from Follow the Money

The real reverse bailout

February 4, 2008

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Blog posts represent the views of CFR fellows and staff and not those of CFR, which takes no institutional positions.

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Counting the funds Kuwait and Korea committed to Merrill and Singapore and Kuwait committed to Citi, sovereign funds have provided US and European banks about $42b in new capital over the past two quarters.

That tops the $30b the IMF lent out over a four quarter period in the Asian/ Russian crisis of 1997-1998, and is roughly the same size as the $40b or so the IMF lend out to Argentina, Brazil, Turkey and Uruguay over a two year period in 2001-2002.

But it pales relative to the $54.7b increase in the New York Fed’s custodial holdings for foreign central banks between January 2 and January 30 of this month. Counting ADIA’s contribution along side the contributions from KIA and the GIC, Citi raised about $17.5b from sovereign wealth funds over a three month period. The US Treasury -- judging from the rise in the New York Fed’s custodial data -- got $29.7b in a single month.  Custodial holdings of Agencies increased by only a bit less, $25b. (Data here)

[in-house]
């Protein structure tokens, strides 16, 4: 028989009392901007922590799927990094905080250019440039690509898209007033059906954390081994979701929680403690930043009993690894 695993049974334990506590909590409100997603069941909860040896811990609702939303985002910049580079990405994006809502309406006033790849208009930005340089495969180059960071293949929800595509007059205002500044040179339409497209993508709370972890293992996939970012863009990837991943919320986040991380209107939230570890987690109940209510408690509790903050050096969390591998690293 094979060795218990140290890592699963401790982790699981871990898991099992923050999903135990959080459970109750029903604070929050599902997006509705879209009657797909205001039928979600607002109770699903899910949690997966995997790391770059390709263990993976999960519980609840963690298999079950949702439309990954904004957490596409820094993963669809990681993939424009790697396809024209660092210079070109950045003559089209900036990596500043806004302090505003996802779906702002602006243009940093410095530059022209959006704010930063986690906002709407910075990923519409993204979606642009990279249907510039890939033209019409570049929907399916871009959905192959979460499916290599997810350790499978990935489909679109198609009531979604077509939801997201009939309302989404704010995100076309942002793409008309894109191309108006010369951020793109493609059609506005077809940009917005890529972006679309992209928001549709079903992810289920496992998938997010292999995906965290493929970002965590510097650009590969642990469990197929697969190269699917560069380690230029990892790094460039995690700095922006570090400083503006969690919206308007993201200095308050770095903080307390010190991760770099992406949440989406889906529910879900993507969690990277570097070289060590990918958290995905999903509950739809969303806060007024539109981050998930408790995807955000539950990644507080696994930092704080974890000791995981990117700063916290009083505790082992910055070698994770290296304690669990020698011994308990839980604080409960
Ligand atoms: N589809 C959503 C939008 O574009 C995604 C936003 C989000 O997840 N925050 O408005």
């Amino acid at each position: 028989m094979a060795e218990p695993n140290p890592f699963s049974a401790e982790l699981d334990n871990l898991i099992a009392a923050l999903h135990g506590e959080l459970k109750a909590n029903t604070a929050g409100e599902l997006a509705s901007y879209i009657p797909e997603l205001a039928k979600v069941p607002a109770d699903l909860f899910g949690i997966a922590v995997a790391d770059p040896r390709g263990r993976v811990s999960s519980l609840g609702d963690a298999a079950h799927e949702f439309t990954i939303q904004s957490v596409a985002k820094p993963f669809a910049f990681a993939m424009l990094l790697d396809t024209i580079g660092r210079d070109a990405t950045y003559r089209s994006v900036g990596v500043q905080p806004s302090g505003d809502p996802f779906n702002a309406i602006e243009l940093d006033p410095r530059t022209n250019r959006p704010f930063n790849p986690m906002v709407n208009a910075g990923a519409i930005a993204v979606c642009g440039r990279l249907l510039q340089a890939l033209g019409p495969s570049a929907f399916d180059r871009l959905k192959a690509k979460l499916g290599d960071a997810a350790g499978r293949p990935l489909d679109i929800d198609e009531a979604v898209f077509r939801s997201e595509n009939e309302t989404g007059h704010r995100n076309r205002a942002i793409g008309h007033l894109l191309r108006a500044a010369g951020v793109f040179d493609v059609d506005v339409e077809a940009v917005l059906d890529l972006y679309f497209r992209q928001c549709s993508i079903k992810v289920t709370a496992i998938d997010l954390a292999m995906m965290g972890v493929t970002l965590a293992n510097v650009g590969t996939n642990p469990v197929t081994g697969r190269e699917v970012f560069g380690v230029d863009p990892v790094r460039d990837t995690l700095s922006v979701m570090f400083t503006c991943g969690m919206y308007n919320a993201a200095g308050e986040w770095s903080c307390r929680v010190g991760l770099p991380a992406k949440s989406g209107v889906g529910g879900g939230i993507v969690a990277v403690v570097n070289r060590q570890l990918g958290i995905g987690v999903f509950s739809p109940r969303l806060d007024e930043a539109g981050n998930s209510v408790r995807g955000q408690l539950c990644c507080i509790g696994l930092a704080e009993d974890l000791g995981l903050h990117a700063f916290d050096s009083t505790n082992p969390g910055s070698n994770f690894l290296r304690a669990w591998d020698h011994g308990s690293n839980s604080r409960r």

$55b a month -- $630b a year -- is a very large sum. It is almost enough to cover the US current account deficit, at least in the absence of any capital outflows from the US.

The New York Fed’s custodial data rarely captures all of the growth in central bank dollar assets. It may, though, be unusually strong in January for seasonal reasons -- everyone sure seems to have woken up on January 1 and either decided to shift from bank deposits to Treasuries or to transfer the Treasuries they bought in London in December over to the New York fed for safe keeping.

But the strong rise in the New York Fed’s custodial holdings in January also isn’t inconsistent with data from the big central banks that suggests that global reserve growth was very strong in q4 -- in the order of $300b. $55b a month isn’t an implausible sum. Far more money is still being stashed away in central banks than in sovereign funds, and far more money is still being invested in safe government bonds than in more risky assets.

My guess is that when the Treasury releases the results of the next survey at the end of March, the overall increase in central bank holdings between June-2006 and June 2007 will set a new record. And my guess is that the data for June 2007 to June 2008 will be almost as big -- though it still a bit too early to tell.

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